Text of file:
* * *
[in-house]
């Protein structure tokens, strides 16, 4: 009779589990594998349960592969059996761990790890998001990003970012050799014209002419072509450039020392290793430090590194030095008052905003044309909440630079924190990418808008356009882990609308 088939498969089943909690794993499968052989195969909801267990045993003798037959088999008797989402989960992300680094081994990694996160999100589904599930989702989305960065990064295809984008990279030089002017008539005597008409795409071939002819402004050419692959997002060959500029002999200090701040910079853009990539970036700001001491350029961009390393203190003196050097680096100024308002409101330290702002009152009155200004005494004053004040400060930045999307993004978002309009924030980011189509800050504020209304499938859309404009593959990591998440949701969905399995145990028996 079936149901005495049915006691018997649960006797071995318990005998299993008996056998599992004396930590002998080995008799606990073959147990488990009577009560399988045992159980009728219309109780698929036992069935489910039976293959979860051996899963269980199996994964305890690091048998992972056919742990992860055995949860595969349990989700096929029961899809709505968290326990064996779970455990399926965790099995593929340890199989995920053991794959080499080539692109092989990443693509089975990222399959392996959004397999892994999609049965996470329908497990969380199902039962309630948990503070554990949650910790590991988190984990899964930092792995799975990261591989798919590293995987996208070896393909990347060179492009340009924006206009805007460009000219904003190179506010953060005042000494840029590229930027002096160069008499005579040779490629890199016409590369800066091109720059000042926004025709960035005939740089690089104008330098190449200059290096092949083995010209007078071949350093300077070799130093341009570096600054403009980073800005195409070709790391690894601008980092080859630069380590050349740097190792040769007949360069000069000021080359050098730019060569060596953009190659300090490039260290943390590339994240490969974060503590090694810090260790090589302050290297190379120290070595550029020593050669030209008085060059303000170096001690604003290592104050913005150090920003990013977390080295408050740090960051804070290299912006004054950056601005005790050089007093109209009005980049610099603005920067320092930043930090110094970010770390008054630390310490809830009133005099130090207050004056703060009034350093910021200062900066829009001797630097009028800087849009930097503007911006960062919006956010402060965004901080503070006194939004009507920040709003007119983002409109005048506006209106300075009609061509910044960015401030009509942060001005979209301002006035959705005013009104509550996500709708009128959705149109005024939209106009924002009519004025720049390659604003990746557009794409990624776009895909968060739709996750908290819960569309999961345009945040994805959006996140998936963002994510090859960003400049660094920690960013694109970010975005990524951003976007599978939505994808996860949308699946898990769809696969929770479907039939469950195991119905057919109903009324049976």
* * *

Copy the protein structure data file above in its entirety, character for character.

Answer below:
[in-house]
């Protein structure tokens, strides 16, 4: 009779589990594998349960592969059996761990790890998001990003970012050799014209002419072509450039020392290793430090590194030095008052905003044309909440630079924190990418808008356009882990609308 088939498969089943909690794993499968052989195969909801267990045993003798037959088999008797989402989960992300680094081994990694996160999100589904599930989702989305960065990064295809984008990279030089002017008539005597008409795409071939002819402004050419692959997002060959500029002999200090701040910079853009990539970036700001001491350029961009390393203190003196050097680096100024308002409101330290702002009152009155200004005494004053004040400060930045999307993004978002309009924030980011189509800050504020209304499938859309404009593959990591998440949701969905399995145990028996 079936149901005495049915006691018997649960006797071995318990005998299993008996056998599992004396930590002998080995008799606990073959147990488990009577009560399988045992159980009728219309109780698929036992069935489910039976293959979860051996899963269980199996994964305890690091048998992972056919742990992860055995949860595969349990989700096929029961899809709505968290326990064996779970455990399926965790099995593929340890199989995920053991794959080499080539692109092989990443693509089975990222399959392996959004397999892994999609049965996470329908497990969380199902039962309630948990503070554990949650910790590991988190984990899964930092792995799975990261591989798919590293995987996208070896393909990347060179492009340009924006206009805007460009000219904003190179506010953060005042000494840029590229930027002096160069008499005579040779490629890199016409590369800066091109720059000042926004025709960035005939740089690089104008330098190449200059290096092949083995010209007078071949350093300077070799130093341009570096600054403009980073800005195409070709790391690894601008980092080859630069380590050349740097190792040769007949360069000069000021080359050098730019060569060596953009190659300090490039260290943390590339994240490969974060503590090694810090260790090589302050290297190379120290070595550029020593050669030209008085060059303000170096001690604003290592104050913005150090920003990013977390080295408050740090960051804070290299912006004054950056601005005790050089007093109209009005980049610099603005920067320092930043930090110094970010770390008054630390310490809830009133005099130090207050004056703060009034350093910021200062900066829009001797630097009028800087849009930097503007911006960062919006956010402060965004901080503070006194939004009507920040709003007119983002409109005048506006209106300075009609061509910044960015401030009509942060001005979209301002006035959705005013009104509550996500709708009128959705149109005024939209106009924002009519004025720049390659604003990746557009794409990624776009895909968060739709996750908290819960569309999961345009945040994805959006996140998936963002994510090859960003400049660094920690960013694109970010975005990524951003976007599978939505994808996860949308699946898990769809696969929770479907039939469950195991119905057919109903009324049976």